Powershell basics part 3 – Piping,Alias,Cmdlets


In this post we will continue discovering Microsoft’s powershell features. We talked in a past post that Microsoft created so called alias names for commands in powershell. This thing helped a lot because sometimes it is hard to remember the whole name of a command especially if it’s a command that you do not use very often. One example is the command Get-ChildItem, the command has inbuild aliases, ls and dir. Another command is Clear-Host which has cls alias . We can do the same thing with any command in powershell by using the command Set-Alias. I will show you an example of this command. If we want the Get-Command to have an alias named getcom we would type the following Set-Alias getcom Get-Command. Now if we simply type getcom, the Get-Command will be executed by powershell. Here is the output of the command:

Get-Command powershell
OK, now let’s talk a little about piping or as you will get used to ” | ” . Piping is used to redirect the output of a command to another command for further processing. More about piping you can find out by typing Get-Help About_pipeline. Here is the output of the command:
Get-Help About_pipeline
It is hard to know all the cmdlets that exist in powershell. There are over 100 of them and to know the name of every one or what they do is very hard. I will try to write most of them and a short description of every cmdlet. Probably I will return again to read this beocause it will be very useful :). OK, now let’s type the following: Get-Command. Hmm… the output doesn’t look very good because it contains cmdlets,functions, aliases etc. If we type Get-Command  Format-list * we will get the output of the same command but also things like Modules,Parameters,Command Type etc. The output of the command looks like this:
Format-List Powershell command
Now let’s try to export the output of the Get-Command in a file but also with explanation of every command. Normally to get information about a command we would type Get-Help “command name”. For example Get-Help Get-ChildItem. If we want to get information about every command we would type Get-Command | Get-Help. This means that first powershell will execute Get-Command and the output will be send to Get-Help command. Now to export to a file type something like Get-Command | Get-Help | Out-File “path”. In my example I typed: Get-Command | Get-Help | Out-File c:\Powershell\information.txt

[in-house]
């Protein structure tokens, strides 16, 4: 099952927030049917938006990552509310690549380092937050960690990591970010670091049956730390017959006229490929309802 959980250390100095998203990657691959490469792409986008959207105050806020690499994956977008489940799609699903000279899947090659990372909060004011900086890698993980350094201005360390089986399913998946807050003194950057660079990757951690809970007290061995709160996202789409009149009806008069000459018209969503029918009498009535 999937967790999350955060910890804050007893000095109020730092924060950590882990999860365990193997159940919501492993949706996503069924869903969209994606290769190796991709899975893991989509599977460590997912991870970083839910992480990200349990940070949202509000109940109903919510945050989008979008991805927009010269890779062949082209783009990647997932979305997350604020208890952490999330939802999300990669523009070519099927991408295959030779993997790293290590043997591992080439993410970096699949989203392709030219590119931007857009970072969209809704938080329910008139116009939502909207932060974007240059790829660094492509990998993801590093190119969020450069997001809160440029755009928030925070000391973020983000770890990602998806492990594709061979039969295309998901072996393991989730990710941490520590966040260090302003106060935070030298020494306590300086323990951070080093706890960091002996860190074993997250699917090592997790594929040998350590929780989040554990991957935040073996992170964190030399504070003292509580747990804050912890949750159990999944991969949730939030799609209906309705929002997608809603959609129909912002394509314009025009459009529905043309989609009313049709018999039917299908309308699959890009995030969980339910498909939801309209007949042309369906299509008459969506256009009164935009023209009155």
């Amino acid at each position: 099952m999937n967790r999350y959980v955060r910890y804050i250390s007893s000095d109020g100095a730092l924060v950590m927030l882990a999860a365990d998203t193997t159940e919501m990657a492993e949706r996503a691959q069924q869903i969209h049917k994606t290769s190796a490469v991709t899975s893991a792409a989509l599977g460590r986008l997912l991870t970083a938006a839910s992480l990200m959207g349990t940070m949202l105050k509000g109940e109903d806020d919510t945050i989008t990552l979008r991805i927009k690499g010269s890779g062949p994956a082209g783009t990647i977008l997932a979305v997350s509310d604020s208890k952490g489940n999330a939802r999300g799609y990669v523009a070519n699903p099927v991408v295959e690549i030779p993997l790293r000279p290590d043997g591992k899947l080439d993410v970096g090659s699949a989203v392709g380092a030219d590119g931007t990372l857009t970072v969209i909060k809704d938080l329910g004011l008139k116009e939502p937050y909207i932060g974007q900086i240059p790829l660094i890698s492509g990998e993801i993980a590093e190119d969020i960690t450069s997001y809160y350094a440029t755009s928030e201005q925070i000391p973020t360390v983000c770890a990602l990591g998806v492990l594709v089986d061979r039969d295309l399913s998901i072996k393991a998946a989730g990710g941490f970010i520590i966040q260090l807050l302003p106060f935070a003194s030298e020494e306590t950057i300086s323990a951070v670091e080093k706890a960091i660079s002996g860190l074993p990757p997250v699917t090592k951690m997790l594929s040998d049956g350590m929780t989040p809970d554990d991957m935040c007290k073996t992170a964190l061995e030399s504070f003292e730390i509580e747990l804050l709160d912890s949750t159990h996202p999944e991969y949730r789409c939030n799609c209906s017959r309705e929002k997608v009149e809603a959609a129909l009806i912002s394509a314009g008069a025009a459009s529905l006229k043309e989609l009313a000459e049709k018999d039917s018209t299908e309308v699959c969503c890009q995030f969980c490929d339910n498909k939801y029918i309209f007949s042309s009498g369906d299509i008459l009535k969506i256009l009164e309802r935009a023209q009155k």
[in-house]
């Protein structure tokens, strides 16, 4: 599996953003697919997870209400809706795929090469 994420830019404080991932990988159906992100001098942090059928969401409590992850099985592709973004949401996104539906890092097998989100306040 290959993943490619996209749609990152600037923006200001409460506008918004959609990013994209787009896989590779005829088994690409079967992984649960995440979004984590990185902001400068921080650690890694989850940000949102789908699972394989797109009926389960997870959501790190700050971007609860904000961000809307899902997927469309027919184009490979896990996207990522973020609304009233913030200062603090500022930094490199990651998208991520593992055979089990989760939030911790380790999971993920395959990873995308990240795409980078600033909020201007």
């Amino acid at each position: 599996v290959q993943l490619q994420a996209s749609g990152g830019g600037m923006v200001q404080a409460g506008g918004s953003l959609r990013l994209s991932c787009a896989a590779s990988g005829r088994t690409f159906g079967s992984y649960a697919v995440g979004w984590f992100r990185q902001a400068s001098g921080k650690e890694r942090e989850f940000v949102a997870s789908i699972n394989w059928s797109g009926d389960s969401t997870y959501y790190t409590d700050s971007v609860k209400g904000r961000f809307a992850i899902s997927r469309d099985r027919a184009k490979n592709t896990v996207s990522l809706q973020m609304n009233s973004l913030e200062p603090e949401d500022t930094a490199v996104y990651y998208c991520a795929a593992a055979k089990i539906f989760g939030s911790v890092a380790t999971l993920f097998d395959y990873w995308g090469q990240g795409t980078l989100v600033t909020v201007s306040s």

Now if I go to that path I should find the file named information.txt:
Out-File Powershell command
Now if you open that file you will see that every command is explained in detail:
Notepad file
If I type now Get-Help Get-Command I can see that in the output of this command is a Option called -commandType, we need only to display the cmdlets so the command that we need to type is Get-Command -commandType Cmdlet. The output is this:
Get-Command Powershell
OK, now we have the full list of the cmdlets commands but we still don’t know exactly what every command is doing. For a command, if you want to know what its purpose you just type for example Get-Help Get-Command. In our case we only want to display the name of the cmdlet and the description. This is where Format-Table cmdlet get’s in action. Let’s type Get-Help Format-Table. If you don’t remember the command you can always search for it’s alias name simply by typing Get-Alias. If you want to find more about that command type Get-Help Get-Alias. The output of Get-Alias looks like this:
Get-Alias command
For a simple way of getting to the aliases let’s export the alias names in a txt file : get-alias | Out-File c:\powershell\alias.txt
Here are the existent alias names:
 
Get-Alias Powershell
Get-Alias Cmdlet
                                  

 

The output of the Get-Help Format-Table command looks like this:

 

Format-Table Powershell
As you can see from this image that the Format-Table command is used to alter the output of a command. So in our exercise we want to extract from the output of the Get-Help command only the name and the description of the cmdlets. So now we type Get-command -commandType Cmdlet | Get-Help | Format-Table Name,Description| Out-File C:\powershell\allcmdlets.txt
This command will export in a file called allcmdlets.txt, all the cmdlets with their name and the description:
Format-Table Powershell
As you can see the file has everything we need except that powershell has truncated the description.
This happens because powershell detected that the description of the cmdlets has exceeded the maximum characters allowed by powershell. A simple solution is to put the -wrap parameter in the Format-Table. You can find more about -wrap parameter by typing Get-Help Format-Table -detailed:
Get-Help Format-Table Powershell
The parameter -wrap does the following : “Displays text that exceeds the column width on the next line. By default, text that exceeds the column width is truncated.”
Now if we return to our exercise, the whole command is the following:
Get-Command -commandType Cmdlet | Get-Help | Format-Table -wrap Name,Description| Out-File C:\powershell\allcmdlets.txt . This command is showing the whole description of each cmdlet. I think that in our case better is to have the Synopsis rather than the whole Description.
So let’s type again Get-command -commandType Cmdlet | Get-Help | Format-Table -wrap Name,Synopsis| Out-File C:\powershell\allcmdlets.txt. And finally here si the output:
Get-Help Format-Table Powershell

 

Get-Help Format-Table Powershell

 

Get-Help Format-Table Powershell

 

Powershell cmdlets

 

Powershell cmdlets list
Powershell cmdlets list

 

Powershell cmdlets list
Powershell cmdlets list
Powershell cmdlets list
Powershell commands
OK, that’s it for this post. Stay tuned because in a future post we will get deeper intro the powershell scripting. I hope this was a nice post please comment if you liked it.
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